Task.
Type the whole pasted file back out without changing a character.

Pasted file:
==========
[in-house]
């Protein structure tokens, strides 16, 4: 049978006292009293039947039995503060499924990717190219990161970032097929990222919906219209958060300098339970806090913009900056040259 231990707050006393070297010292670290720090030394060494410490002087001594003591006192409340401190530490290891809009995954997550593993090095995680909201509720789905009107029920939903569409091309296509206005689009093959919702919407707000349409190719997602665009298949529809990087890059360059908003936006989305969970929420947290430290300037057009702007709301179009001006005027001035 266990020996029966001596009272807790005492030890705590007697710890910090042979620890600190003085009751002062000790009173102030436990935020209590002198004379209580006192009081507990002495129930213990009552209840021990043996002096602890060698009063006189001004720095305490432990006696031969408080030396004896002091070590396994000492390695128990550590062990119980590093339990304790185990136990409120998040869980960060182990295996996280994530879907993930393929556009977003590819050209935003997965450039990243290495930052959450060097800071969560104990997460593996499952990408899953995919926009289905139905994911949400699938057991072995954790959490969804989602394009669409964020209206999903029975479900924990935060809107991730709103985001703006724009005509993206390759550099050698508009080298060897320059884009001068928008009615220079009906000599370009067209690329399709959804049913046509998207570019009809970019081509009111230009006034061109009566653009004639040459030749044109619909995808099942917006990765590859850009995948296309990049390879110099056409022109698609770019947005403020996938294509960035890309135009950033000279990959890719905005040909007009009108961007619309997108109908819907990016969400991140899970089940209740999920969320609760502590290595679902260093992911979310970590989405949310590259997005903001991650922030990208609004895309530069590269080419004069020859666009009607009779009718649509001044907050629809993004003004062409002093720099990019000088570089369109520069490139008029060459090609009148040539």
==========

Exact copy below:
[in-house]
């Protein structure tokens, strides 16, 4: 049978006292009293039947039995503060499924990717190219990161970032097929990222919906219209958060300098339970806090913009900056040259 231990707050006393070297010292670290720090030394060494410490002087001594003591006192409340401190530490290891809009995954997550593993090095995680909201509720789905009107029920939903569409091309296509206005689009093959919702919407707000349409190719997602665009298949529809990087890059360059908003936006989305969970929420947290430290300037057009702007709301179009001006005027001035 266990020996029966001596009272807790005492030890705590007697710890910090042979620890600190003085009751002062000790009173102030436990935020209590002198004379209580006192009081507990002495129930213990009552209840021990043996002096602890060698009063006189001004720095305490432990006696031969408080030396004896002091070590396994000492390695128990550590062990119980590093339990304790185990136990409120998040869980960060182990295996996280994530879907993930393929556009977003590819050209935003997965450039990243290495930052959450060097800071969560104990997460593996499952990408899953995919926009289905139905994911949400699938057991072995954790959490969804989602394009669409964020209206999903029975479900924990935060809107991730709103985001703006724009005509993206390759550099050698508009080298060897320059884009001068928008009615220079009906000599370009067209690329399709959804049913046509998207570019009809970019081509009111230009006034061109009566653009004639040459030749044109619909995808099942917006990765590859850009995948296309990049390879110099056409022109698609770019947005403020996938294509960035890309135009950033000279990959890719905005040909007009009108961007619309997108109908819907990016969400991140899970089940209740999920969320609760502590290595679902260093992911979310970590989405949310590259997005903001991650922030990208609004895309530069590269080419004069020859666009009607009779009718649509001044907050629809993004003004062409002093720099990019000088570089369109520069490139008029060459090609009148040539």